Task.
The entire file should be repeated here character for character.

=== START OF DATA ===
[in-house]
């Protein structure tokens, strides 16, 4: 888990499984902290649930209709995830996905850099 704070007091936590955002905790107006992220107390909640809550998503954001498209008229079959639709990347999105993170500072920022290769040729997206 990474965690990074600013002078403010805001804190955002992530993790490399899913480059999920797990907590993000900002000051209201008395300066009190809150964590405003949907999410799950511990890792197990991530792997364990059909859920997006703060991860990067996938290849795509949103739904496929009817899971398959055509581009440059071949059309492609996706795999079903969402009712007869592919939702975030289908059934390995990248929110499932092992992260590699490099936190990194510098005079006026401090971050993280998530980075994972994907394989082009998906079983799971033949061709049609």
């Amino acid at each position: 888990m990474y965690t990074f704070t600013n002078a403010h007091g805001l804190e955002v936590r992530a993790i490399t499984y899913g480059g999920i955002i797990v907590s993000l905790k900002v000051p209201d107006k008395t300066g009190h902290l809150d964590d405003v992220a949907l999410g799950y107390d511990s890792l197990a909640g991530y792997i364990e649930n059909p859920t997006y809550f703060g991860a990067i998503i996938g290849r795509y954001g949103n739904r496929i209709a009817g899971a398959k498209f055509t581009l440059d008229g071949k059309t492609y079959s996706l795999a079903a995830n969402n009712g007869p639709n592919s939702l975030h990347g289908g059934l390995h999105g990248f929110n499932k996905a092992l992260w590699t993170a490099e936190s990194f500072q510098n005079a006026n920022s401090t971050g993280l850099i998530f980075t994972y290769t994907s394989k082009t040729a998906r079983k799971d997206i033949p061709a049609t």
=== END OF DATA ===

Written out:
[in-house]
């Protein structure tokens, strides 16, 4: 888990499984902290649930209709995830996905850099 704070007091936590955002905790107006992220107390909640809550998503954001498209008229079959639709990347999105993170500072920022290769040729997206 990474965690990074600013002078403010805001804190955002992530993790490399899913480059999920797990907590993000900002000051209201008395300066009190809150964590405003949907999410799950511990890792197990991530792997364990059909859920997006703060991860990067996938290849795509949103739904496929009817899971398959055509581009440059071949059309492609996706795999079903969402009712007869592919939702975030289908059934390995990248929110499932092992992260590699490099936190990194510098005079006026401090971050993280998530980075994972994907394989082009998906079983799971033949061709049609």
């Amino acid at each position: 888990m990474y965690t990074f704070t600013n002078a403010h007091g805001l804190e955002v936590r992530a993790i490399t499984y899913g480059g999920i955002i797990v907590s993000l905790k900002v000051p209201d107006k008395t300066g009190h902290l809150d964590d405003v992220a949907l999410g799950y107390d511990s890792l197990a909640g991530y792997i364990e649930n059909p859920t997006y809550f703060g991860a990067i998503i996938g290849r795509y954001g949103n739904r496929i209709a009817g899971a398959k498209f055509t581009l440059d008229g071949k059309t492609y079959s996706l795999a079903a995830n969402n009712g007869p639709n592919s939702l975030h990347g289908g059934l390995h999105g990248f929110n499932k996905a092992l992260w590699t993170a490099e936190s990194f500072q510098n005079a006026n920022s401090t971050g993280l850099i998530f980075t994972y290769t994907s394989k082009t040729a998906r079983k799971d997206i033949p061709a049609t």